SASS RIVER, LENINGRAD REGION, RUSSIA–The main geological attractions for me on this expedition are the abundant carbonate hardgrounds in the Lower and Middle Ordovician in this part of the world.  A carbonate hardground is a cemented seafloor.  What were soft sediments on the bottom were cemented with carbonate minerals (calcite in the Ordovician) so that they became a rocky surface several centimeters thick.  The sediment is usually carbonate mud and shells, so the result is essentially a limestone seafloor.  Many invertebrate animals colonize these hard surfaces by wither encrusting them or boring into them.  Those eocrinoids illustrated earlier, for example, often encrusted Early and Middle Ordovician hardgrounds.

Today at the Sass River Carbonate Mound locality (N60.02316°, E32.62471°) we saw numerous hardgrounds bored by a shallow variety of a trace fossil called Trypanites.

Borings in Ordovician hardground fragments.

Borings in Ordovician hardground fragments.

These are the most common borings in hardgrounds.  This particular type of Trypanites is remarkably shallow — often appearing as pits rather than the usual penetrating cylinder.  Another difference between these hardground fossil faunas and those I know best in North America and western Europe.

Urban Dinosaurs

May 27th, 2009

My last geological fieldwork (if we can call it that) in Israel on this trip was to examine the Upper Cretaceous limestones and dolomites exposed in Jerusalem. I far prefer my rocks be found in pristine wilderness areas with only bird songs in the background, but the right rocks, of course, can be anywhere. Sometimes, then, we have to work with traffic zooming by, sirens wailing, blasts of car exhaust, and schoolchildren offering to hammer the rocks for us.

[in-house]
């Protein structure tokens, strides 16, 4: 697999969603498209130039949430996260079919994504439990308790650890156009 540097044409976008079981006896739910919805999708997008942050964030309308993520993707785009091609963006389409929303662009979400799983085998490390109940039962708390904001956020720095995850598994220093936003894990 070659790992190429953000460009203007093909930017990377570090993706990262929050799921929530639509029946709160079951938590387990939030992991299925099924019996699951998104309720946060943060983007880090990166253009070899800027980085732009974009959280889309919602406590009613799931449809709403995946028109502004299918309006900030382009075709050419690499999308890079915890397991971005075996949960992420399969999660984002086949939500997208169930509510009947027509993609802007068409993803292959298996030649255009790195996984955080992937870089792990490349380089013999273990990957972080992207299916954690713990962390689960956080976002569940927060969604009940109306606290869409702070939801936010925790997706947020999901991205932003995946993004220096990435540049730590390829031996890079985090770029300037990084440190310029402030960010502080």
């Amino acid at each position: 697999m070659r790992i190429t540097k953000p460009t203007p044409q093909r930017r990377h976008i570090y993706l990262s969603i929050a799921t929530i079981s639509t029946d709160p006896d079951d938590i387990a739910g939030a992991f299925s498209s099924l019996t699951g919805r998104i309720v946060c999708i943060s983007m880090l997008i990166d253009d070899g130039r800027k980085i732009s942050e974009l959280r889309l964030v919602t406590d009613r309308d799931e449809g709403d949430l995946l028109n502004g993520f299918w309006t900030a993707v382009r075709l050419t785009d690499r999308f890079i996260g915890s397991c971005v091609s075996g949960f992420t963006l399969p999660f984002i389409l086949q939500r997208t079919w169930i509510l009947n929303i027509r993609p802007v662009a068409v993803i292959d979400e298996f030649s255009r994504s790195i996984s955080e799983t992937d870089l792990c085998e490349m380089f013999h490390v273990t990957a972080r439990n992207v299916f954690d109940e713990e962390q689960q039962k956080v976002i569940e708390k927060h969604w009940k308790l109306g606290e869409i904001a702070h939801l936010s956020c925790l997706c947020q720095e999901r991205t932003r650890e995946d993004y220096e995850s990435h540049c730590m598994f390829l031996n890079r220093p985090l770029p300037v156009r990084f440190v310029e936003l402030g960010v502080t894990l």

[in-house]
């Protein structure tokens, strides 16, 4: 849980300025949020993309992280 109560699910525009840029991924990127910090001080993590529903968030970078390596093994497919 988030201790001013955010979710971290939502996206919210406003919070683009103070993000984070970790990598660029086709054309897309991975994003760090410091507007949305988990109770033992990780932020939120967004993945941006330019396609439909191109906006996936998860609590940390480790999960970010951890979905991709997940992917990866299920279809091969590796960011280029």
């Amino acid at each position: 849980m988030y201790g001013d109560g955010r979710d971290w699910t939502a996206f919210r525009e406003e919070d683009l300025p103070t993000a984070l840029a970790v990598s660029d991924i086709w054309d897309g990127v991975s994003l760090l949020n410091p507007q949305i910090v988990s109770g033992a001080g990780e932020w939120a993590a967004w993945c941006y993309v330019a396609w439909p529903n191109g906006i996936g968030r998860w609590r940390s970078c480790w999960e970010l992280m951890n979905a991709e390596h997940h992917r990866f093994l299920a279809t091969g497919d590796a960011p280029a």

The coolest location was in the moshav of Beit Zeit, just five minutes from downtown Jerusalem. (A moshav is a type of cooperative agricultural community, although in this case heavily urbanized.) A beautiful trackway of ornithomimosaur dinosaur footprints is exposed on a bedding plane of Lower Cenomanian limestone.

combinedbeitzeit052709

The site is of great importance because thus far these are the only dinosaur tracks known in the entire Middle East. The local community purchased the land and erected a protective roof over the trackways. They had a mural painted showing what the area may have looked like in the Cretaceous, installed a custom-made life-size dinosaur model on the bedding plane, and made the area into an educational park. You can see for yourself what happened later. The surrounding fence was too low, so it became a drug hangout, vandals spray-painted the mural and then broke the dinosaur into bits. (The crater where the dinosaur stood is just visible in the photo.)  This natural wonder was simply too accessible to the public.  There are plans to protect the site more thoroughly, and then reconstruct the displays.

I was able to collect a small piece of the limestone bedding plane for analysis back in Wooster. My hypothesis is that the limestone is a marine hardground which cemented very soon after the dinosaurs waded across it, thereby preserving the prints. A thin-section of the rock may show if it had these early cements.

The rest of our urban geological work was on the streets of Jerusalem. Rocky outcrops are common because the city is built on several steep hills which have been quarried for thousands of years. We were able to correct the geological map in some places because of new exposures, and I gathered several ideas for future projects.

Mizzi hilu ("sweet rock"), a lithographic biomicrite member of the Judea Group (Turonian).

Mizzi hilu ("sweet rock"), a lithographic biomicrite member of the Judea Group (Turonian).

Fieldwork in the Golan Heights

May 25th, 2009